2 fast ways to save office staff valuable time
Optimizing patient flow is an ongoing challenge for all medical practices. Here are two tricks of the trade you can implement immediately to save time and frustration for physicians, staff and patients.
Create a visual representation of waste. Efficiency-boosting systems, such as Lean and Six Sigma, recommend that organizations create a document known as a value-stream map to illustrate where personnel are wasting time and energy. Although the value-stream map is a valuable tool, there are simpler ways to gather some of the same information.
For example, try tying a string around the finger of a nurse and have her take all of the steps that she ordinarily would when taking care of a patient, Debra Wiggs, Vice President of Physician's Services at St. Joseph Regional Medical Center in Lewiston, Idaho, recommended in an article in Renal & Urology News. Most of the time, the result will resemble a big spider web, she said, making it clear where you could make tweaks to reduce unnecessary steps.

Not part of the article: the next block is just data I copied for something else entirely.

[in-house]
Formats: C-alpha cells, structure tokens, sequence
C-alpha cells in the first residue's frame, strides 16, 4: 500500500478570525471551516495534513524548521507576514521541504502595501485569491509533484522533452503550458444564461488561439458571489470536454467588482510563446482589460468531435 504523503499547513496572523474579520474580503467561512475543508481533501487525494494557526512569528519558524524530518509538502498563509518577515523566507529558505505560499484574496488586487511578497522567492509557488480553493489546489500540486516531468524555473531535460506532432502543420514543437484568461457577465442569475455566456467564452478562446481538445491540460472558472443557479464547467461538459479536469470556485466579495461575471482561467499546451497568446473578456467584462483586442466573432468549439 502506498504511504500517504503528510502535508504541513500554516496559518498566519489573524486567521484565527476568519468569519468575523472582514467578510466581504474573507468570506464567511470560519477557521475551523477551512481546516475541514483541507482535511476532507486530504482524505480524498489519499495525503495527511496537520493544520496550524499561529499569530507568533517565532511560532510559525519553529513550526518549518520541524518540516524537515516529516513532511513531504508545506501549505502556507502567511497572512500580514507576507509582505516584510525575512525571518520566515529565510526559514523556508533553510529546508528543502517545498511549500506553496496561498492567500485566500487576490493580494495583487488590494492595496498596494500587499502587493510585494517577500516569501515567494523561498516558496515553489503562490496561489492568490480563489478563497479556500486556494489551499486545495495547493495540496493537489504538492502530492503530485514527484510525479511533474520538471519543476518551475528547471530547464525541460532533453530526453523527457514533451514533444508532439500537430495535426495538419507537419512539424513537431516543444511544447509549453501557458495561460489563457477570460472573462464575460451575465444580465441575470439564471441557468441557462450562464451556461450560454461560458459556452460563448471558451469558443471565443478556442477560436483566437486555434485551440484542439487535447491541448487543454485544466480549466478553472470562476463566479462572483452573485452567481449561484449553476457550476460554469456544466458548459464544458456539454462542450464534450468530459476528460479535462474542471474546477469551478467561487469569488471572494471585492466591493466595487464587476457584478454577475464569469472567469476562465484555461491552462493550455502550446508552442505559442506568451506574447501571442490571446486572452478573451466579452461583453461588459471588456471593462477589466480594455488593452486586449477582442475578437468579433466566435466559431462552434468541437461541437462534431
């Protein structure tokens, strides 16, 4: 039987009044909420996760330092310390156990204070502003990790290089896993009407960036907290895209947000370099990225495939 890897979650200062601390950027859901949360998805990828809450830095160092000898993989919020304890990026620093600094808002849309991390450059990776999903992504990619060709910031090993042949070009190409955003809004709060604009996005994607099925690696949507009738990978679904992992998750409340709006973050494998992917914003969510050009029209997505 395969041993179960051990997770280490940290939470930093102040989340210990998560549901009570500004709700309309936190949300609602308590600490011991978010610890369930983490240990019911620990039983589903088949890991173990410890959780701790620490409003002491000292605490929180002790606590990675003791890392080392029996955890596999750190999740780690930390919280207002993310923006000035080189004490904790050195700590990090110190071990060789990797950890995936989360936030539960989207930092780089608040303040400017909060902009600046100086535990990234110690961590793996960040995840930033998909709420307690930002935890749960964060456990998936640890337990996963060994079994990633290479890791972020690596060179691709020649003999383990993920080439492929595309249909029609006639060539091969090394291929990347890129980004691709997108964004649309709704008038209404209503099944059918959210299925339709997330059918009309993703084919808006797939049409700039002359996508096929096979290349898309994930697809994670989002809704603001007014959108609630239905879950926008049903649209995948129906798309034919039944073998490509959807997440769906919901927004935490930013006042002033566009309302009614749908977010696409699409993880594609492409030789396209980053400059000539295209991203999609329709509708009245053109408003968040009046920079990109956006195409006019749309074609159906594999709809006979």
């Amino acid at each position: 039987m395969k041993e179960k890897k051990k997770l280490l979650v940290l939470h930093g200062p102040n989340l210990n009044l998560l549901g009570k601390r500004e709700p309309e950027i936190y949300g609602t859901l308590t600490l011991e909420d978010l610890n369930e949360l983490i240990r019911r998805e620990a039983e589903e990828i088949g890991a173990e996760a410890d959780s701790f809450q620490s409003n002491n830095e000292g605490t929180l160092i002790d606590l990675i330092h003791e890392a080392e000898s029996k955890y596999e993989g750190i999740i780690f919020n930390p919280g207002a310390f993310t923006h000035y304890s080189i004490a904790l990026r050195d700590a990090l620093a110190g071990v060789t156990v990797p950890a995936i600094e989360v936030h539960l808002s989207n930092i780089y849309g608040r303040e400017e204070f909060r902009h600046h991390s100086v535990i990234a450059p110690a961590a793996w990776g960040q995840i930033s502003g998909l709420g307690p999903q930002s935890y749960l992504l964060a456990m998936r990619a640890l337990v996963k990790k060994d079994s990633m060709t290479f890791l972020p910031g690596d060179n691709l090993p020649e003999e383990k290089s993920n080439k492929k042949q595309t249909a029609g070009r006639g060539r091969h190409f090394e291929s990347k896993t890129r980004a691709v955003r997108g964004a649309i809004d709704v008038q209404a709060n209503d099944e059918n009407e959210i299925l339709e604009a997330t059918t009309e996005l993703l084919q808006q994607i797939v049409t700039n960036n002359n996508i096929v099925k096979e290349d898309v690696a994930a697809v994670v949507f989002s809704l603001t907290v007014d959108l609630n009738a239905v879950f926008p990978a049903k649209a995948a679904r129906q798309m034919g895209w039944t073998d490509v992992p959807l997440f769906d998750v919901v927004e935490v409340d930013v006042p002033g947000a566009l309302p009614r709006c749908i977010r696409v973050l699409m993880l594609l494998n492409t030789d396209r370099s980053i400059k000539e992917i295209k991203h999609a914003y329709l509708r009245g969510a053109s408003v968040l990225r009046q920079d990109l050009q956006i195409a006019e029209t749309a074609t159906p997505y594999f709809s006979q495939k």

Optimize your team huddle. Many medical groups conduct team huddles, but most don't get the full benefit out of the exercise, said Dike Drummond, a family practice doctor and and healthcare career strategy coach, in a recent video for The Happy MD. Most of the time, physicians and staff use these brief hallway meetings to troubleshoot the practice's daily schedule and address any vacancies. But even with just three minutes, twice a day, Drummond said there's no reason to stop there.
To make everyone's day happier and more productive, use this opportunity to ask your team members how they are doing. You might then learn about anybody that is dealing with sick parents or facing other personal struggles.
"It sends a powerful message to the team that you care," he said.
Next, use this time to thank team members for anything special they've done in the past 24 hours that has helped you, he suggested.
Finally, the physician should remind employees to speak up if they see others doing any tasks that they shouldn't, and make suggestions for how they can help share the load.
"I've never met a doctor whose office staff didn't want to help them more," Drummond said. "I've also never met a doctor who wasn't doing things they shouldn't be doing."
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